- 1) Text filtering language
- I use Icon pretty much daily. I'm fluent in standard Unix tools
such as bash/awk/grep/sed, but Icon has them all beat as a
scanning language. Quite often I need to search log files (output
of our radios) for some off-beat convoluted pattern that
awk/grep/sed just can't do. Icon is much better suited for these
kind of programs.
- 2) Integration with the Unix environment
- Icon is fun language, and a nice replacement for awk/grep/sed, but
Unicon with its integration with tcp/udp, select, reading
directories, etc., is terrific. Thank you very much for coming up
with those concepts. I've used it as a driving program (over both
udp and tcp) connected to our radios (an external device),
connected to a flight simulator, and connected to numerous other
devices that are accessed over a network.
- 3) Other languages have minimal data structures
- Most of our programming is in C. Quite often, I need a list of
objects. In C, it is (as you know) a royal pain to declare a
structure with a pointer to itself, and malloc them, free them,
and walk the chain. Why can't a language just have a 'list'
datatype, and be done with it? Why can't a language provide the
constructs we all need, instead of providing nearly-assembly-
language constructs and letting us develop the rest ourselves?
- 4) Run-time environment
- Icon is not currently in our main-line product, but peripheral
tools that are currently in Java are getting re-written into Icon
because the Java .jar files are modest in size, but require a HUGE
run-time environment (30MB) to be installed on the target system.
Both Icon/Unicon and Java are multi-platform, so they are even on
this point. Also, the windowing mechanism is multi-platform,
which is another plus for Icon.
I've convinced others in our group that Unicon should be the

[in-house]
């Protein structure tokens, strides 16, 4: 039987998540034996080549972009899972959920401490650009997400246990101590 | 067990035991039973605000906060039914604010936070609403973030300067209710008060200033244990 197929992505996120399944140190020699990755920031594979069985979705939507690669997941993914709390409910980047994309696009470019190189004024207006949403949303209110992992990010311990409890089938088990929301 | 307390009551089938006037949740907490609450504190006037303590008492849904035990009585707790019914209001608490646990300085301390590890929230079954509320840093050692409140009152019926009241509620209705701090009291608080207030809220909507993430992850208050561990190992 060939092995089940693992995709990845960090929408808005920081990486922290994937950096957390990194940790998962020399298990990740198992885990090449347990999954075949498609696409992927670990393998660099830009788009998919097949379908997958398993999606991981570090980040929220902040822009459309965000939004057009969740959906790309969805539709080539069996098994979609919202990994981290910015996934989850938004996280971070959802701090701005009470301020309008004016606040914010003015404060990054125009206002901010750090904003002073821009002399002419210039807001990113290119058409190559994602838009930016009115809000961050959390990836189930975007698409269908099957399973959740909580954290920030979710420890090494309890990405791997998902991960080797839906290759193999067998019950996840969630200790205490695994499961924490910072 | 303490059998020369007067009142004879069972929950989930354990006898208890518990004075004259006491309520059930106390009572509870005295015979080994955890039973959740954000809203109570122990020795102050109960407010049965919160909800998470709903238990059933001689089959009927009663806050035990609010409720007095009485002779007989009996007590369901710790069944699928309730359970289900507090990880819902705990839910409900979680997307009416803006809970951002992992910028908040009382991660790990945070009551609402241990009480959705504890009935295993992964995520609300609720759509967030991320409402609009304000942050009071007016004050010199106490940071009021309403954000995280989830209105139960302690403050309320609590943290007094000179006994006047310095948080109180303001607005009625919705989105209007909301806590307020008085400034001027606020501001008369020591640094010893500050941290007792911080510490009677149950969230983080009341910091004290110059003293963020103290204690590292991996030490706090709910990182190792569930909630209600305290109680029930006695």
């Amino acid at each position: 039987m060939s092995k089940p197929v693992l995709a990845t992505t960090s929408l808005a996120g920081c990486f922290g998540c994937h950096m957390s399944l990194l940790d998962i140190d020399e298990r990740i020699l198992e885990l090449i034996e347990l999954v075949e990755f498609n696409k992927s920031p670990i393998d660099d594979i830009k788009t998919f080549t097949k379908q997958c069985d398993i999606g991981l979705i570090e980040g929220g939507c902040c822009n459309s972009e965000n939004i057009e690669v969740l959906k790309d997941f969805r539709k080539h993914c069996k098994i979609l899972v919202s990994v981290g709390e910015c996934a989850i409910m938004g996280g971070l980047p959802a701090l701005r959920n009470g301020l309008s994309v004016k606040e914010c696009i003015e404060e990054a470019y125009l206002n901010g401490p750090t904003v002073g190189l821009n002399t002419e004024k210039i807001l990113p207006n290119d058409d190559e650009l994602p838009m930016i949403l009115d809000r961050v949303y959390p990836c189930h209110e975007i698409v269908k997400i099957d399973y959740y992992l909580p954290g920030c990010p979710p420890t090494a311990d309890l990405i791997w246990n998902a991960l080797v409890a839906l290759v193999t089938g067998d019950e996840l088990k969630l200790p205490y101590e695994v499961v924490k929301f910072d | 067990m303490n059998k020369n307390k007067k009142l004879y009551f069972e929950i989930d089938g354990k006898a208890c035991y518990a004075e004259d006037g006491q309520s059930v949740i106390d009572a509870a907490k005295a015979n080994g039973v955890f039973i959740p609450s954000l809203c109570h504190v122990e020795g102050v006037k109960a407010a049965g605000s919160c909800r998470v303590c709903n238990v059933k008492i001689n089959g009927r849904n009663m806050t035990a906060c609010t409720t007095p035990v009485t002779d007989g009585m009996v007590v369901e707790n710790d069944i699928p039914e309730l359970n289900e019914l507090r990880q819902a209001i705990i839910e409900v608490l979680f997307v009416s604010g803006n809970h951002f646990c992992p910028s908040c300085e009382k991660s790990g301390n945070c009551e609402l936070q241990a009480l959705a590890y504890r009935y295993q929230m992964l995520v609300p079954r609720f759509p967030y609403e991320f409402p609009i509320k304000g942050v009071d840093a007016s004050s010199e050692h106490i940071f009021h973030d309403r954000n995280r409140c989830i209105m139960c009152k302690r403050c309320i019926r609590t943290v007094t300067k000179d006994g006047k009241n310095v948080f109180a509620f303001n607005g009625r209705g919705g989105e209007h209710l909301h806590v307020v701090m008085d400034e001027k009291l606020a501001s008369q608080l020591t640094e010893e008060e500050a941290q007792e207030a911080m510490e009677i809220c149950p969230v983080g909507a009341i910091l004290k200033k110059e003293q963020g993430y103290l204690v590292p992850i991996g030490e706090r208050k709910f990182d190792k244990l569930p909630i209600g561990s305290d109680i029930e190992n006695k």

language of choice based on the size of the run-time system that
needs to be installed (30MB vs. none).
- 5) It is integrated into other GNU tools
- There are add-in modules for other Unix tools (because
I've written them).
Which makes it nice to edit & print Icon programs. (I think emacs
has an Icon syntax mode also.)
- - vim syntax rules for Icon (which are included in Bram
Moolenaar's vim standard distribution). (BTW, I need to
update these for Unicon.)
- - enscript pretty-print rules (a while ago I mailed these rules to
the alleged maintainer of enscript, but heard nothing back.)
- 6) Pattern matching
- Icon has useful pattern matching constructs that are not found in
other languages, or, if scanning functions are available in other
languages, they are are too awkward or tedious to use.
I am *HAPPY* with Unicon because it is multi-platform high-level language.
I used it on several different applications. From web based solutions to
system administration utilities. It is the perfect too for prototyping
because it offers powerful data structures that would be tedious to
implement and use on different languages. I also enjoy the ODBC interface
which I used to write database applications both on Windows and Unix.
I am looking forward to see a scripting version of the language which
would really simplify the development of system administration tools.
Graduate student - University of Texas at San Antonio
Senior Network Engineer - dNovus/Research Dynamics, Inc.